There is a ruined castle hidden high up on a French mountain top where a group of Christians were starved, tortured, pummelled and poked. The Cathar community in Montaillou were as hardy as they were resourceful but still the inquisition got the better of them.
Some Christians in Britain may be feeling under siege at the moment. And whilst the rage and the zeal of The Atheists is not violent, it is certainly virulent. The campaign against Christianity and now Christians themselves has all the hallmarks of an organised campaign.
Last week the National Secular Society was gleeful in its triumph over the court case regarding prayers at council meetings in Bideford, Devon. The arguments for and against this practice continue to be rehearsed. It does not require Christians to hide for fear of attack. If anything, Christians are given a space and a voice to talk about the nature of prayer.
There is a tendency here in Britain to feel squeamish at that very word: tambourines, holding hands and vapid platitudes spring to mind. A prayer at the start of a meeting is a pause for thought, a moment of quiet to prepare for discussion and decision making where vulnerable people's lives may be further damaged, especially in these number crunching crises we're facing. It is unsurprising that there are prayers called Collects said daily in the Anglican church; they were written literally to draw people and all things together before moving on. Prayers aren't wish lists; neither are they batons with which to bludgeon everyone into submission.
The National Secular Society are delighted by the Bideford court case ruling; they say that a debate about secularism is a good thing. This is a worrying comment as they seem to be uninformed about the word on their identifying badge. Look it up: Secular means 'of the world' and not, 'against any suggestion that there is more to the universe besides flesh and blood.' History shows that the Christian faith has never been one of little folk hiding away in a sacred space wishing non believers would leave them alone so that they can all be holy.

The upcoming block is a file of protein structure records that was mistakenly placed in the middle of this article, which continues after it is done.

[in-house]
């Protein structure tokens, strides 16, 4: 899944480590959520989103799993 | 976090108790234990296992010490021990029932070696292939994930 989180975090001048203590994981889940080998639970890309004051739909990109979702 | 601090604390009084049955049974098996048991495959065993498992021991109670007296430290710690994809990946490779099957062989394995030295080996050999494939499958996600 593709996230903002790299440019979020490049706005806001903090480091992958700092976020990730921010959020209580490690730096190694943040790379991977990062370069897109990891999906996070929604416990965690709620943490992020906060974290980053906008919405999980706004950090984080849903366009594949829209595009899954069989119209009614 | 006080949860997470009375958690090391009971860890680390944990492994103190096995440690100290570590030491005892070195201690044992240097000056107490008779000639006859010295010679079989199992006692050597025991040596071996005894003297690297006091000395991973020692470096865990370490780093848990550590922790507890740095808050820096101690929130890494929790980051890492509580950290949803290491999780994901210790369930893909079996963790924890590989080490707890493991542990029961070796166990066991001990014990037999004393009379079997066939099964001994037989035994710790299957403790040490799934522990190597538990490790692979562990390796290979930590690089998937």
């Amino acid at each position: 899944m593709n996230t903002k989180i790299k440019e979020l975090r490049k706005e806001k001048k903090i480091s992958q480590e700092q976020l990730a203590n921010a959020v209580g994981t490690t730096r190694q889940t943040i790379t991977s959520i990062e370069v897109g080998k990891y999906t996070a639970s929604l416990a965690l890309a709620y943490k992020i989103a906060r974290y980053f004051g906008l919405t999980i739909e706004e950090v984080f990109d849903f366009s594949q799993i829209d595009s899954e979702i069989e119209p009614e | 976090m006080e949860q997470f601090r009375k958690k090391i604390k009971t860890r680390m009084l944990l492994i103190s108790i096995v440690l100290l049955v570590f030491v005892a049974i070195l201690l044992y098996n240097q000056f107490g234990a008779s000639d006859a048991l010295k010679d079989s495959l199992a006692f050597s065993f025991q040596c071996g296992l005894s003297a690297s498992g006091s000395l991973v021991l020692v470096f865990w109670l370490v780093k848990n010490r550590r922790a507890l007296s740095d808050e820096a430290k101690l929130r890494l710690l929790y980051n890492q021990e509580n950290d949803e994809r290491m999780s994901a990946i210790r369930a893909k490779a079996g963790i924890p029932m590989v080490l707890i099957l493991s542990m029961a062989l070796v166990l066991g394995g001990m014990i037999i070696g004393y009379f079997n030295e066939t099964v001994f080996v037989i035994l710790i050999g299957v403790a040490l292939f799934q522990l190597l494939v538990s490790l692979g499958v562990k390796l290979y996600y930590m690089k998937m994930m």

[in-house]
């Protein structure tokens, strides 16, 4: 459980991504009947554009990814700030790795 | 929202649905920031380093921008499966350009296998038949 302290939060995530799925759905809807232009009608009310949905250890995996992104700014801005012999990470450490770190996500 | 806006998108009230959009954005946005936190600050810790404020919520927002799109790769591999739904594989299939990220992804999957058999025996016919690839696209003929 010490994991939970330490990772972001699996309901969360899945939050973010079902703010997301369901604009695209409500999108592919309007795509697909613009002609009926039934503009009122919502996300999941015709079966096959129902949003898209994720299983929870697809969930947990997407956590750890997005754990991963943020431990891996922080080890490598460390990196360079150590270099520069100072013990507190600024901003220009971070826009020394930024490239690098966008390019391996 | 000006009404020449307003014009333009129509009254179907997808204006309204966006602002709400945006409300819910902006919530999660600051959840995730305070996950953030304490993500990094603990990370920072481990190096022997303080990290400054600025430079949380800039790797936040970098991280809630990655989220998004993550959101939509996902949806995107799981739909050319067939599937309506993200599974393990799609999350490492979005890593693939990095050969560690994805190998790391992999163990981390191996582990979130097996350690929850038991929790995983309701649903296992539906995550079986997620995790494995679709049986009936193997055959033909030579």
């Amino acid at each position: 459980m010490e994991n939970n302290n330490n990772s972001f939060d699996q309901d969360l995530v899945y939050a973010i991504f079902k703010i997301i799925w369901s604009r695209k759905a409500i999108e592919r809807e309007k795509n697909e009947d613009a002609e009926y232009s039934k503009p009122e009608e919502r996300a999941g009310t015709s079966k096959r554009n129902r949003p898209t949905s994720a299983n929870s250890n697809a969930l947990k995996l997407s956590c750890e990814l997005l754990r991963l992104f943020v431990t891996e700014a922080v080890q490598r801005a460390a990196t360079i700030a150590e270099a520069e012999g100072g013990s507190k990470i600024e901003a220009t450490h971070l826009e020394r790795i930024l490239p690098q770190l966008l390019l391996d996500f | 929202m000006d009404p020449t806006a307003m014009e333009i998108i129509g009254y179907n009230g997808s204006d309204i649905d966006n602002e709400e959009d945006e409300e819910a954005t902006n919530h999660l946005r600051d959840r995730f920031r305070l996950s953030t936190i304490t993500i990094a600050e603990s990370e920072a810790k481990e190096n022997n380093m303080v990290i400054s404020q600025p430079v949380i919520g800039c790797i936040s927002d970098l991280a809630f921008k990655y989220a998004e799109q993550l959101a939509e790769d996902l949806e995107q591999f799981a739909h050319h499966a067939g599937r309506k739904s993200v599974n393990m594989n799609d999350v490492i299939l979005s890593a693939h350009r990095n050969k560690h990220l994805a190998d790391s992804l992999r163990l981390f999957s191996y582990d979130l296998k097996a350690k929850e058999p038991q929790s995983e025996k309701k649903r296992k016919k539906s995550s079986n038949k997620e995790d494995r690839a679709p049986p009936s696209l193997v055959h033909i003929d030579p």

Richard Dawkins is another atheist on the rampage. Those who identify themselves as Christians are now being asked to describe just how Christian they are: do you read the Bible on your own? Do you go to Church? What do you think about homosexuals? Such questions betray ridiculous assumptions about beliefs, that is that every one of us has a zeal equal to theirs. The nature of belief does not require a checklist. Maybe Richard Dawkins should write new 10 Commandments for Christians. I'm a priest and I doubt I would make the grade.
As a priest I am often confronted head on with dogmatic assumptions. Recently a man raged in my face that as a woman, I should keep quiet and take off my collar because the Bible dictates me to shut up and submit to men. Other times people start talking in hushed tones the moment I step onto the tube in my black regalia. It is always a fascinating experience and proves each time that faith continues to provoke and fascinate.
As a University Chaplain I work in the world serving every student and not just my own flock. Established or not the Anglican Church has always sought to serve everyone - of all faiths and none. Ask to see any parish priest's diary: nursing home, hospice, school governing body, crematorium, homeless drop in centre. It is quite likely that not one person the priest serves - yes serves - will know which church the priest comes from. Notions of 'us and them' is a lazy caricature.
The Cathar Christians on the mountain at Montaillou all died out but the ruined castle remains. As the Atheist Movement continues to fight against the voice of faith in public life here in the UK, Christians - and those of all faiths for that matter - need not batten down the hatches, but rather practice their faith and talk about it openly, unapologetic and unafraid.